Scaling the Value of Design Thinking Across an Organization

When BJC HealthCare consulted Mad*Pow they sought an expert in design thinking methodologies that could not only train BJC leaders on the process and principles of design thinking, but also help pinpoint effective ways to implement new training, and build momentum and enthusiasm around new ideas.

  • Design-driven companies have outperformed the S&P Index by 219% over 10 years
  • Companies that foster design thinking enjoy 1.5 times greater market share. (source: Adobe)
  • 10% of the fortune 500 have stated design as their No. 1 priority (source: CMO.com)
  • 82% of companies see a strong connection between creativity and business results (source: Creativity at Work)

the power of human-centered design

BJC HealthCare is one of the largest nonprofit health care organizations in the United States and is one of Missouri’s largest employers. BJC saw the power of human-centered design in solving problems when its Center for Clinical Excellence set out to learn about innovation practices from Silicon Valley giants like Google, Facebook, and PayPal.

However, upon applying their new insights, they began to see success, but quickly realized that to be effective in an organization as large and complex as the BJC network, they would need to formalize new practices and grow the organization’s understanding of the new techniques and approaches the team was pursuing. They needed a partner to help them articulate goals, and build allies and “culture ninjas” that could be trained in design thinking and counted on to help spread interest and understanding throughout the organization.

When BJC HealthCare consulted Mad*Pow they sought an expert in design thinking methodologies that could not only train BJC leaders on the process and principles of design thinking, but also help pinpoint effective ways to implement new training, and build momentum and enthusiasm around new ideas. This BJC Center for Clinical Excellence team wanted to embrace innovation with human-centered design as its foundation.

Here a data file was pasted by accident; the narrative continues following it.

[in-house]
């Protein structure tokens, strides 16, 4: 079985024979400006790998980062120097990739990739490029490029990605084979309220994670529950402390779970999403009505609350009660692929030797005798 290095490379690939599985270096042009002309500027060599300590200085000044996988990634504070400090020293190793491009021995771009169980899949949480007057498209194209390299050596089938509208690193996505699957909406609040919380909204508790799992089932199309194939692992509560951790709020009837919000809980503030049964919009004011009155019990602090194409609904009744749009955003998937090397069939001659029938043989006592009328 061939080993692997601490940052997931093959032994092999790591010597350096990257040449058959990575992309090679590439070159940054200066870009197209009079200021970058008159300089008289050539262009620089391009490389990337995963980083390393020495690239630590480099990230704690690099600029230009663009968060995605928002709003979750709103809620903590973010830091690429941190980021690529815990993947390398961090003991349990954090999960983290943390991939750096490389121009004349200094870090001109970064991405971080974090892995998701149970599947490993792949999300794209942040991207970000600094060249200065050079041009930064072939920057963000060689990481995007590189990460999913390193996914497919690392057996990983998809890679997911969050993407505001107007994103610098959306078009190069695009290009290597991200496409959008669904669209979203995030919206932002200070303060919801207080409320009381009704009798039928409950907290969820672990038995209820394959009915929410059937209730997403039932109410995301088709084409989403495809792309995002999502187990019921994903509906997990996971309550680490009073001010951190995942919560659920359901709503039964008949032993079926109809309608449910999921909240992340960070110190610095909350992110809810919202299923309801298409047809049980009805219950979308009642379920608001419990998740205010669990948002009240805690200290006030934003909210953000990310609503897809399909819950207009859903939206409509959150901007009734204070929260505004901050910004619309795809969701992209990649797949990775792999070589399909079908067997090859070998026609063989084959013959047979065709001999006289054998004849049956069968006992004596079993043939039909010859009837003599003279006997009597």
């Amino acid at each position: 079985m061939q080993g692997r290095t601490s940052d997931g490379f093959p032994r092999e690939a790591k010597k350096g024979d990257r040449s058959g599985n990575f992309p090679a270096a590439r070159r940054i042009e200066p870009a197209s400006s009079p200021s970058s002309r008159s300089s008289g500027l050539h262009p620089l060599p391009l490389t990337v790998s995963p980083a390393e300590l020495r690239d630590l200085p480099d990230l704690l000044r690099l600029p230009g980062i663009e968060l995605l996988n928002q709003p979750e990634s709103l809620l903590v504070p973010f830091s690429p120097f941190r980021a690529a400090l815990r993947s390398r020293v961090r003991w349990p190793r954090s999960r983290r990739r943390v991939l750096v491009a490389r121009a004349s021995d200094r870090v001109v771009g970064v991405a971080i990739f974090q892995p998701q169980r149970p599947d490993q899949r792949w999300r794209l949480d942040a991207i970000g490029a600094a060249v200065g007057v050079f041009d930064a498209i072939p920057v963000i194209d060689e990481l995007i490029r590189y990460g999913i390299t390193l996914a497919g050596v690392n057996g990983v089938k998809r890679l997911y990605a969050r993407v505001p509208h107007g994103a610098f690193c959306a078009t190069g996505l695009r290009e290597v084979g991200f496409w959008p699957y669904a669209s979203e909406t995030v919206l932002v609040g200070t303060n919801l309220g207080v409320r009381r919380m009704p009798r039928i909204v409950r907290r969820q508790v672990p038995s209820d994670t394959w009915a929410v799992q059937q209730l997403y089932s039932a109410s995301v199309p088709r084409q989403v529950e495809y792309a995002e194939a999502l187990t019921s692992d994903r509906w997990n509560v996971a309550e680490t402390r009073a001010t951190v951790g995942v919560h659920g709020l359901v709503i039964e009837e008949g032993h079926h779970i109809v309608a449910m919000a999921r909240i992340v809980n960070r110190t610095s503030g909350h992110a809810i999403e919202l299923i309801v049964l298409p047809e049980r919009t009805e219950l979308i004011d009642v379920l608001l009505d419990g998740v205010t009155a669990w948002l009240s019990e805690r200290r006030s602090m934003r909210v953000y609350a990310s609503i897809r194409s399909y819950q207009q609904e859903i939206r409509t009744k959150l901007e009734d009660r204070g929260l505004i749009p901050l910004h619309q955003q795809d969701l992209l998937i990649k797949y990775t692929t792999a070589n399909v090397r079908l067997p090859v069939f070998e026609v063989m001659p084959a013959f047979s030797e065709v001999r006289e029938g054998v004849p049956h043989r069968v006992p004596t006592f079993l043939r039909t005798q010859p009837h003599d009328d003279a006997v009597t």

Through a series of Mad*Pow created and led design training workshop, BJC team leaders were exposed to the design thinking process and the practicalities of applying it to real world projects with consideration for collaboration and strategy. 

Spread over four days, the workshop first introduced participants to the foundational ideas behind design thinking and then proceeded into sequential “deep dives” into the stages of the design process. Groups participated in activities that pushed them to explore and generate solutions for a problem space utilizing the techniques and tools they were learning.

Day One focused on the first stage of design thinking: Understanding & Research. Participants were introduced to a variety of qualitative and quantitative methods including ethnography, interviews, collaging, and surveys, as well as how to select the most effective methods for a project. Hands-on activities provided participants opportunities to gain experience in collecting information that helps direct design decisions. 

Day Two focused on the synthesis of research data for new insights and problem framing. In order to have research findings that are useful to generating ideas for a solution, attendees learned how to synthesize research output in an actionable way. This session also presented the best practices to create and implement the tools designers use to help tell an informed story about users and their existing experiences and challenges: personas, empathy maps, and current-state experience maps.

Building on the content of days One and Two, Day Three looked to the future, pushing teams to establish a vision for future experiences within the problem space. If the challenges and opportunities identified through research and synthesis were addressed, what would patients’ experiences be like? Through narrative tools such as future-state experience maps and scenarios, in combination with setting business/patient goals and design principles, teams worked to describe ideal experiences. By setting up this vision, the teams learned how to provide themselves with foundational structures that would allow them to generate and focus on potential solutions.

Day Three additionally explored the importance of collaboration, key tools, and techniques for making collaboration as effective as possible. While many organizations recognize the need for collaboration, in order to be effective, and not devolve into posturing, territorialism, or other detrimental behaviors, organizations need to have the ability to productively share, discuss, and evaluate ideas. This portion of the workshop focused on examining the ways in which people work together and how to use important skills such as visual communication and critique to foster effective collaboration.

The final day of the workshop pushed participants to generate a wide variety of ideas based on the foundation they had built over the first three days and then prototype and test their solutions. Participants learned best practices that allow them to generate large numbers of ideas and help avoid becoming too focused or wedded to a single idea too soon. Through prototyping, teams uncovered insights that not only lead to iteration on their ideas but growth in their understanding of the problem space itself.